A fundamental measurement of suitability is the proper match between who the person really is, and the dreams and aspirations of your company. The ideal candidate shares your company’s vision, as that’s what’s going to motivate them. If they don’t follow the same beliefs or have the same level of passion as your sales team, they are probably going to get kind of bored with what they are doing.
Connect Attributes to Performance Outcomes
The assessment we use at MarketSource is comprehensive and tests a wide range of qualifications and personality traits to assure a prospective SDR will make a good fit. It’s extensive, so candidates must be willing to take the time to do the assessment in the first place; and it’s designed to ultimately predict how successful a newly hired SDR will be in the role.
For instance, a disciplined approach to pursuing specific tasks, and the ability to do this in a remote work environment, are of great importance. We have seen that it takes an average of nine attempts to reach a typical prospective contact, and therefore you need to have a cadence and a plan in place where you’re making twelve or more attempts. To evaluate this, I want the candidate to tell me where and how they have been persistent in a previous job. There is a high correlation between persistence and successful sales outcomes.
Another thing we pay attention to is business acumen. Are they able to identify the business problem and then take advantage of this as an opportunity to solve a problem rather than merely talk about a product and its features? We assess this as part of our ongoing sales training with our current clients, listening to calls and using conversational intelligence tools. Persistence and business acumen are high on our list of behaviors in SDR hires that correlate to successful outcomes for our clients.
Be Open to Spot Greatness in a ‘Green’ Candidate
One of my most favorite people I’ve ever hired was a young fellow who lived in Cabrini-Green, a notably dangerous place to live in Chicago at the time. He had to literally duck from bullets being shot through his neighborhood and through his apartment, but he stayed out of all that trouble. He went on to school and eventually became an elementary school teacher in Chicago public schools. But two years into that role, he realized it wasn’t a good fit for him. So, he interviewed for a sales role at the B2B company I was working for at the time. Through the interview process, talking about the attributes we discussed earlier, and through behavioral-based questions, we identified him as a good candidate.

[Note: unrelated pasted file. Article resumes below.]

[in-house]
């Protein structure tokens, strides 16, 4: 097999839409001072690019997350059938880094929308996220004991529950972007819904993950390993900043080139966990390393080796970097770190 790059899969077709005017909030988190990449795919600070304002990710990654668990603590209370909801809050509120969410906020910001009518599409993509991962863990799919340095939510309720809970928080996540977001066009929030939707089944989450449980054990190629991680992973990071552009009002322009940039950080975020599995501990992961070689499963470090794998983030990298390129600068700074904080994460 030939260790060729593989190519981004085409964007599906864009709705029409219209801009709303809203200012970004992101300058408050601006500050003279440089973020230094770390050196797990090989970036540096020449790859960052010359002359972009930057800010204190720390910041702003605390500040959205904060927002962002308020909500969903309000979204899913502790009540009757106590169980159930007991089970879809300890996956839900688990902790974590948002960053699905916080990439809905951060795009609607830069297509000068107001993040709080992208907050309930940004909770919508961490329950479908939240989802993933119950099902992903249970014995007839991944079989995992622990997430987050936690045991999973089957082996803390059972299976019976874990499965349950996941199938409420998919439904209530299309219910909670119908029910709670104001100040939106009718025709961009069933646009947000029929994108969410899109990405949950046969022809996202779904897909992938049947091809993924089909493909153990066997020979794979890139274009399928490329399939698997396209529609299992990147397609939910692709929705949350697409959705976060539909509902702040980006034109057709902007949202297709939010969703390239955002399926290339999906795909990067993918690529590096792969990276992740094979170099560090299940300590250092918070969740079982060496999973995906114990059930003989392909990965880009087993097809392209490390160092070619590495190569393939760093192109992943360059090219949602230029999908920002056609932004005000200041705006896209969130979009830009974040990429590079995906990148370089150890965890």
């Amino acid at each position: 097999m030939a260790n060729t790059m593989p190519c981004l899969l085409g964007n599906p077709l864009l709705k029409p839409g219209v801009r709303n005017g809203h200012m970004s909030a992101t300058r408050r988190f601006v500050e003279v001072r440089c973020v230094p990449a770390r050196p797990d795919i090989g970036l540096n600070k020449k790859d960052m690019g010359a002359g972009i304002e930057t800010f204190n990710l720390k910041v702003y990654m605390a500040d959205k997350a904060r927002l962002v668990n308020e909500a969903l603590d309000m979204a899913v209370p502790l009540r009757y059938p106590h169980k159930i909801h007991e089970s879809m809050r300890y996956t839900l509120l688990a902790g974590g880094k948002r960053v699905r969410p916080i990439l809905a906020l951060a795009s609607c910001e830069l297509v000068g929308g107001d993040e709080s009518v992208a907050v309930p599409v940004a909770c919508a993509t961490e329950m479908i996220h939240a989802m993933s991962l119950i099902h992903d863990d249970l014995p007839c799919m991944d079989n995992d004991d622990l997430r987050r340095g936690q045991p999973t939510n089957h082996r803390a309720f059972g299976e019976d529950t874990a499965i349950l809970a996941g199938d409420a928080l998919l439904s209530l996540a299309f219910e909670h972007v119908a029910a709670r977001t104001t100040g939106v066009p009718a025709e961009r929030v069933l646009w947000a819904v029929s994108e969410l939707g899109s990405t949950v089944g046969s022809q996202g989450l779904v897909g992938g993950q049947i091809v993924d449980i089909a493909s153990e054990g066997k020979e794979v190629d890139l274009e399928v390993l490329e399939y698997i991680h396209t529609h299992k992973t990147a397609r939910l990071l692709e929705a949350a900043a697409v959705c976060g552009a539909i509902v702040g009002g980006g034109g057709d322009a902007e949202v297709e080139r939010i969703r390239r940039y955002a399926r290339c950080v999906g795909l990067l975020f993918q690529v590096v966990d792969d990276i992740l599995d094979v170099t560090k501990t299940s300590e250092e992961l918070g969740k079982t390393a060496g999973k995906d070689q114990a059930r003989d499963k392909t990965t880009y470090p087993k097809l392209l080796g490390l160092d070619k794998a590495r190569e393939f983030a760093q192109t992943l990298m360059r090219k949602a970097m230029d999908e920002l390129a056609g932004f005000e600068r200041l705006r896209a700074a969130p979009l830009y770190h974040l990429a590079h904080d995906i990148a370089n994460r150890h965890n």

He is a super competitive guy. One of the things that he didn’t like about teaching is that he never knew how he compared with other teachers. He wanted to know how he stacked up so he could rank himself alongside the others. You don’t really get that as a teacher, nor should you.
He wanted to be great. He wanted to be number one at something, which told us he was competitive. We knew he had high energy. You could tell he was persuasive, and he had smart questions for us during the interview process. He had excellent listening skills. This guy had zero field experience but had all the necessary fundamentals to be a great salesperson.
In his first year he beat out hundreds of other reps to become the president’s cup winner and rep of the year for that company. He then went on to become a manager. He’s one of my favorite success stories.
The lesson learned in this scenario is that the drive to succeed, the motivation and perseverance a person demonstrates in any one field can transfer to another field quite easily.
Be Thoughtful About Promoting an SDR
It’s common for SDR candidates, especially recent college graduates, to view the role as a stepping-stone to account executive and beyond. And certainly, the role offers plenty of opportunity to learn and improve competency in selling performance. There are many future leaders out there!
But not everyone is cut out for being a number-one sales rep or sales leader. Helping others grow their careers has always been my passion. Some senior-level account executives (individual contributors) I have groomed will make far more money than me and that is a great thing! Some people are a great fit for leadership roles, while others are more suited for operations-type roles or sales enablement. We need to recognize that there are all sorts of different career paths.